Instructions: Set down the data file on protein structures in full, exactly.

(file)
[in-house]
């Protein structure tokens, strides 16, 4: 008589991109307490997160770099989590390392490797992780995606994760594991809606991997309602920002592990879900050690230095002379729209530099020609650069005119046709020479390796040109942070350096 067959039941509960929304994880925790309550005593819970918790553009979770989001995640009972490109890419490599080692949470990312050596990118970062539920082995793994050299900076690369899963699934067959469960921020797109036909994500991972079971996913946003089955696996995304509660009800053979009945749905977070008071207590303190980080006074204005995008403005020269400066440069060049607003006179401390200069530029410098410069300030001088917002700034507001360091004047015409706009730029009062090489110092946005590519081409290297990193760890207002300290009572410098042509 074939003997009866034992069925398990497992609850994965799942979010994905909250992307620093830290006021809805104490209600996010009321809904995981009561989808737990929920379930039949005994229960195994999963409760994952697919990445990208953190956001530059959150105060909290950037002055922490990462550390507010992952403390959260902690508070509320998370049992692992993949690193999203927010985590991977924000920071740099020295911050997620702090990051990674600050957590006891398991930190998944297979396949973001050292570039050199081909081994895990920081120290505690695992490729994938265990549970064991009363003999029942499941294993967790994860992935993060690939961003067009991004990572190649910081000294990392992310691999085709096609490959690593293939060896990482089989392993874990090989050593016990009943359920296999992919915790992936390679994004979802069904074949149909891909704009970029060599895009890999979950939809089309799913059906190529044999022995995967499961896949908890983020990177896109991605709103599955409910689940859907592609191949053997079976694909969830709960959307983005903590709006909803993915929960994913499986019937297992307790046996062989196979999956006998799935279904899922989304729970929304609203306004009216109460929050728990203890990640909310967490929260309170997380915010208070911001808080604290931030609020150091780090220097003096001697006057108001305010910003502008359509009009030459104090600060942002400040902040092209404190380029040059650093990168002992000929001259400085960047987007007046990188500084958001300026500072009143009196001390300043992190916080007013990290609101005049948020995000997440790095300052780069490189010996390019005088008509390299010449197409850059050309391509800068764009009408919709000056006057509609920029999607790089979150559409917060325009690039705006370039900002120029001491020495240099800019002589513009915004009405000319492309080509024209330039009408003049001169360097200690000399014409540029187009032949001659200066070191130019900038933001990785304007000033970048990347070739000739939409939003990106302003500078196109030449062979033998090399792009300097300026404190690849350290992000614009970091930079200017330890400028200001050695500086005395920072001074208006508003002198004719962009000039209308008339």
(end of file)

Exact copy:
[in-house]
């Protein structure tokens, strides 16, 4: 008589991109307490997160770099989590390392490797992780995606994760594991809606991997309602920002592990879900050690230095002379729209530099020609650069005119046709020479390796040109942070350096 067959039941509960929304994880925790309550005593819970918790553009979770989001995640009972490109890419490599080692949470990312050596990118970062539920082995793994050299900076690369899963699934067959469960921020797109036909994500991972079971996913946003089955696996995304509660009800053979009945749905977070008071207590303190980080006074204005995008403005020269400066440069060049607003006179401390200069530029410098410069300030001088917002700034507001360091004047015409706009730029009062090489110092946005590519081409290297990193760890207002300290009572410098042509 074939003997009866034992069925398990497992609850994965799942979010994905909250992307620093830290006021809805104490209600996010009321809904995981009561989808737990929920379930039949005994229960195994999963409760994952697919990445990208953190956001530059959150105060909290950037002055922490990462550390507010992952403390959260902690508070509320998370049992692992993949690193999203927010985590991977924000920071740099020295911050997620702090990051990674600050957590006891398991930190998944297979396949973001050292570039050199081909081994895990920081120290505690695992490729994938265990549970064991009363003999029942499941294993967790994860992935993060690939961003067009991004990572190649910081000294990392992310691999085709096609490959690593293939060896990482089989392993874990090989050593016990009943359920296999992919915790992936390679994004979802069904074949149909891909704009970029060599895009890999979950939809089309799913059906190529044999022995995967499961896949908890983020990177896109991605709103599955409910689940859907592609191949053997079976694909969830709960959307983005903590709006909803993915929960994913499986019937297992307790046996062989196979999956006998799935279904899922989304729970929304609203306004009216109460929050728990203890990640909310967490929260309170997380915010208070911001808080604290931030609020150091780090220097003096001697006057108001305010910003502008359509009009030459104090600060942002400040902040092209404190380029040059650093990168002992000929001259400085960047987007007046990188500084958001300026500072009143009196001390300043992190916080007013990290609101005049948020995000997440790095300052780069490189010996390019005088008509390299010449197409850059050309391509800068764009009408919709000056006057509609920029999607790089979150559409917060325009690039705006370039900002120029001491020495240099800019002589513009915004009405000319492309080509024209330039009408003049001169360097200690000399014409540029187009032949001659200066070191130019900038933001990785304007000033970048990347070739000739939409939003990106302003500078196109030449062979033998090399792009300097300026404190690849350290992000614009970091930079200017330890400028200001050695500086005395920072001074208006508003002198004719962009000039209308008339």